If there was a time that micro and small enterprises badly needed a leg-up, it is now. The disruption that the Covid-19 crisis has unleashed threatens to bury the dreams of many youthful entrepreneurs. This would cut off sources of livelihoods, slow down wealth creation and reverse gains made over the years in poverty reduction amid high unemployment levels.
Now more than ever, initiatives to support micro and small enterprises need to be put together to offer lifelines at a time when such businesses are taking the hardest hit. Kenya Climate Innovation Center has launched an AgriBiz call that is supported by the European Union and the Danish Governments aimed at selecting agricultural related businesses owned by the youth and women. The programme will provide financing as well as technical assistance to the short listed businesses.
Micro and Small Enterprises Authority (MSEA) join in by coming up with a programme to support micro and small enterprises especially now that the government has not indicated any direct fiscal bailouts for struggling businesses.
The AgriBiz programme addresses the key challenges that hinder youth and women from tapping into the immense potential that the agricultural sector offers and will help 2,400 agribusinesses owned and led by women and youth to grow.
These enterprises will create 17,000 job opportunities along the agricultural value chains and will increase smallholder production and household incomes. Improved agricultural production will have a positive ripple effect on food security, one of the pillars of the Government of Kenya's Big Four Action Plan.
MSEA is in a really good place to put up a mechanism(s) that would be of help to the micro, small and medium enterprises. The agency has been in operation for over six years and not much has been heard from it. It was created to advance the interests of informal sector traders, including providing structures to formalize the sector and extending subsidised credit lines with creation of an MSEA fund.
Recently the agency was provided with a Sh15 billion package towards job creation initiatives through the support of businesses through the provision of technical assistance and financing. World Bank provided the said funding through the Kenya Youth Employment and Opportunities Project (KYEOP) which MSEA is the implementing partner.
Through the above and similar interventions, there is need to target youth and women due to the fact that they are the most vulnerable when it comes to unemployment. To achieve success, any intervention will be required to provide support in the form of financing to businesses - grants, semi commercial financing as well as commercial financing. Technical assistance in the form of advisory services, training and mentorship will be critical to make the businesses to scale.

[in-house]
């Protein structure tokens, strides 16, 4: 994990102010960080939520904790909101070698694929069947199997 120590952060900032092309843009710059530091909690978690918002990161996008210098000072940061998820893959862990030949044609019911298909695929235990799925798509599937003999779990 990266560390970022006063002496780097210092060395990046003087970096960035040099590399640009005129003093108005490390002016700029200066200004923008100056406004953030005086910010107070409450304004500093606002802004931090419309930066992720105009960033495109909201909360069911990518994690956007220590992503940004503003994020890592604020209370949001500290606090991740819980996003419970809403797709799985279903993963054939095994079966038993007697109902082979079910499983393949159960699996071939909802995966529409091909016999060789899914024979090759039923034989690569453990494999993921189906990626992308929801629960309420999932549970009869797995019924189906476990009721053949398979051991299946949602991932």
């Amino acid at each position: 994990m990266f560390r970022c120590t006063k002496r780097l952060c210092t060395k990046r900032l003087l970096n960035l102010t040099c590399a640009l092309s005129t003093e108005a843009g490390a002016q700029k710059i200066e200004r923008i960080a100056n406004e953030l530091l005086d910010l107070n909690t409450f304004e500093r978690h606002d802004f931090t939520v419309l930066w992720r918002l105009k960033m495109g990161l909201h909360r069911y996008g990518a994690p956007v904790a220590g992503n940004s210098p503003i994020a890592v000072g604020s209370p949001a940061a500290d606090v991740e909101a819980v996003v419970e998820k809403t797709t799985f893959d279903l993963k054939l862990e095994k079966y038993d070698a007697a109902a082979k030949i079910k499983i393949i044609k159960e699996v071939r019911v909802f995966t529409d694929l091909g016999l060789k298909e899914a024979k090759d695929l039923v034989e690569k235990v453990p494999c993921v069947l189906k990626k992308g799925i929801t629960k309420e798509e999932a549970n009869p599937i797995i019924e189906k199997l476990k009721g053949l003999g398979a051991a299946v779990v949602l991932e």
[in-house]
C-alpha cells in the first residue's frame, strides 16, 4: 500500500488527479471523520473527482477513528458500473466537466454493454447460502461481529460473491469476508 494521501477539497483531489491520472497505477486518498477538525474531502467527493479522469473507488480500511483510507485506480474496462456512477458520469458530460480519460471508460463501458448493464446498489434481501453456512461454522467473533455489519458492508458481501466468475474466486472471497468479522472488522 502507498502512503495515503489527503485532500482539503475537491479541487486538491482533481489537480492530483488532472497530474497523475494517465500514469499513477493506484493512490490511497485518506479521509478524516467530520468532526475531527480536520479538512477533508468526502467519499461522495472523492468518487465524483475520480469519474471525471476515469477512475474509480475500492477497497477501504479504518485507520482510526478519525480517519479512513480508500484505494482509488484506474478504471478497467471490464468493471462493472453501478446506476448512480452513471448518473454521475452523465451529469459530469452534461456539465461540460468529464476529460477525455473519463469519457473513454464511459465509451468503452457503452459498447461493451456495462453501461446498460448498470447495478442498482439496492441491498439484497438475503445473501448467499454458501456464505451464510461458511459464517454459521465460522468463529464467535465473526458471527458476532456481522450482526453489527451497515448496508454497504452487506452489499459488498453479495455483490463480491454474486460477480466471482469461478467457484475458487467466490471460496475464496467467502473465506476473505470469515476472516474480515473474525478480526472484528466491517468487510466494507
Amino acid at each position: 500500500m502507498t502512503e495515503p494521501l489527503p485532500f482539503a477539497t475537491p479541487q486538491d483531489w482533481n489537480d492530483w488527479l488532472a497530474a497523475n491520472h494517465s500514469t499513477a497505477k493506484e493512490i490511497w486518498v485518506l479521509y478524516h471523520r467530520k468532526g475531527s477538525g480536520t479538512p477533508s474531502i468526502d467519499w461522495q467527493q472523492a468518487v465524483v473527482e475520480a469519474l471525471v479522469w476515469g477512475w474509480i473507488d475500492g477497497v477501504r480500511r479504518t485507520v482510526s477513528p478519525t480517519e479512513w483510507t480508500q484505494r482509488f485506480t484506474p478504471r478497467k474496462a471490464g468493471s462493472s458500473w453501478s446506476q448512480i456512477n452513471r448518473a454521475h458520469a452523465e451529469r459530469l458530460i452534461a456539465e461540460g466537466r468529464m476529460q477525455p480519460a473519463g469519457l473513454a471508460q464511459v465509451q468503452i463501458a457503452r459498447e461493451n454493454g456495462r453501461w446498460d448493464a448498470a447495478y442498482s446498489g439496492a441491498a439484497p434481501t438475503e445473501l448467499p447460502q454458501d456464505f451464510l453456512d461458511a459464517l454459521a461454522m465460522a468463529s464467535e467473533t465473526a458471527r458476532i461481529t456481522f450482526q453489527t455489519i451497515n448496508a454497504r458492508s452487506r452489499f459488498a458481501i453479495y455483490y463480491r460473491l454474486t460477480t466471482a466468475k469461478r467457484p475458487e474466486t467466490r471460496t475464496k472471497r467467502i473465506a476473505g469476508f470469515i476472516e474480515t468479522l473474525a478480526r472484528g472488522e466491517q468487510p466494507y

With the coming new normal as a result of the virus, there is need to move the processes of application, vetting and supporting of businesses to the virtual space. The old model which required physical application and physical interaction during the vetting and support period is dead and will not work at this time when the enterprises desperately need capital lifeblood to avoid dying off.
What needs to be done is that verification should be designed in a simple, user-friendly way considering the targeted group. Additionally, the funds and the support should be provided only to sectors with high chances of thriving under the prevailing circumstances like masks and other personal protective equipment production, ICT and food supply. Structures and processes need to be innovative to ensure that there is no misuse of funds. The grants and commercial finance issuance process should, therefore, not be frozen, but adjusted. Capital injection will certainly go a long way to keep cottage industries running, creating jobs and putting cash in the youth's and women pockets.
This will see the country emerge with a stronger base for cottage industries that could be built upon for industrial takeoff. Unprecedented times call for bold and innovative approaches and this is exactly what is required in the enterprise development sector.
Enterprise support mechanisms need to explore opportunities and solutions for overcoming challenges that has been presented by Covid-19 to the existing business incubation and ecosystem models.
Over time business incubators and accelerators have offered business support and guidance through physical interactions. Typically, incubation services have been offered at a central location with one-on-one interactions being the main mode of engagement. However, with the revolution of the internet and current pandemic, virtual business incubation will be the new normal.
It offers business support online across geographical boundaries, providing all facilities needed such as resources, consultation, training and engaging with investors.
This is a world remade and calling for strategy modifications.